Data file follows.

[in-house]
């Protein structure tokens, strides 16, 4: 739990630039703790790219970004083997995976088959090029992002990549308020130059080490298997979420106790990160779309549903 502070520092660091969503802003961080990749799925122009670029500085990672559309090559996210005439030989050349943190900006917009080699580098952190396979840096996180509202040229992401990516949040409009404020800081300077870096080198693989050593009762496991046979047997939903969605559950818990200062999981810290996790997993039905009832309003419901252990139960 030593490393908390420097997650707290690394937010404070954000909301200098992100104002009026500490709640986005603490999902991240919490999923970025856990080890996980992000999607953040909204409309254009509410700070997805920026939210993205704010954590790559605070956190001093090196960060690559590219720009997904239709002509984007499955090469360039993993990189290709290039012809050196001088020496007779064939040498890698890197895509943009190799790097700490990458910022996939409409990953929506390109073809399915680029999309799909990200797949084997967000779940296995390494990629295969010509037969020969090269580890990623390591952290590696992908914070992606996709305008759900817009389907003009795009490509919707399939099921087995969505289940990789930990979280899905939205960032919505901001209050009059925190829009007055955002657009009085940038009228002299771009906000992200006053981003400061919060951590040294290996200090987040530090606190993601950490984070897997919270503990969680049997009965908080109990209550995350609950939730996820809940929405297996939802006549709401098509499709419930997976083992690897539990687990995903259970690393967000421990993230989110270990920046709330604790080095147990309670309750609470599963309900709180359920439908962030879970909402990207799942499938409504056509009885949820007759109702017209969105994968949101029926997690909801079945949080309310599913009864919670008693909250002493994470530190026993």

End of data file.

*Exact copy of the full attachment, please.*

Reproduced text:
[in-house]
């Protein structure tokens, strides 16, 4: 739990630039703790790219970004083997995976088959090029992002990549308020130059080490298997979420106790990160779309549903 502070520092660091969503802003961080990749799925122009670029500085990672559309090559996210005439030989050349943190900006917009080699580098952190396979840096996180509202040229992401990516949040409009404020800081300077870096080198693989050593009762496991046979047997939903969605559950818990200062999981810290996790997993039905009832309003419901252990139960 030593490393908390420097997650707290690394937010404070954000909301200098992100104002009026500490709640986005603490999902991240919490999923970025856990080890996980992000999607953040909204409309254009509410700070997805920026939210993205704010954590790559605070956190001093090196960060690559590219720009997904239709002509984007499955090469360039993993990189290709290039012809050196001088020496007779064939040498890698890197895509943009190799790097700490990458910022996939409409990953929506390109073809399915680029999309799909990200797949084997967000779940296995390494990629295969010509037969020969090269580890990623390591952290590696992908914070992606996709305008759900817009389907003009795009490509919707399939099921087995969505289940990789930990979280899905939205960032919505901001209050009059925190829009007055955002657009009085940038009228002299771009906000992200006053981003400061919060951590040294290996200090987040530090606190993601950490984070897997919270503990969680049997009965908080109990209550995350609950939730996820809940929405297996939802006549709401098509499709419930997976083992690897539990687990995903259970690393967000421990993230989110270990920046709330604790080095147990309670309750609470599963309900709180359920439908962030879970909402990207799942499938409504056509009885949820007759109702017209969105994968949101029926997690909801079945949080309310599913009864919670008693909250002493994470530190026993």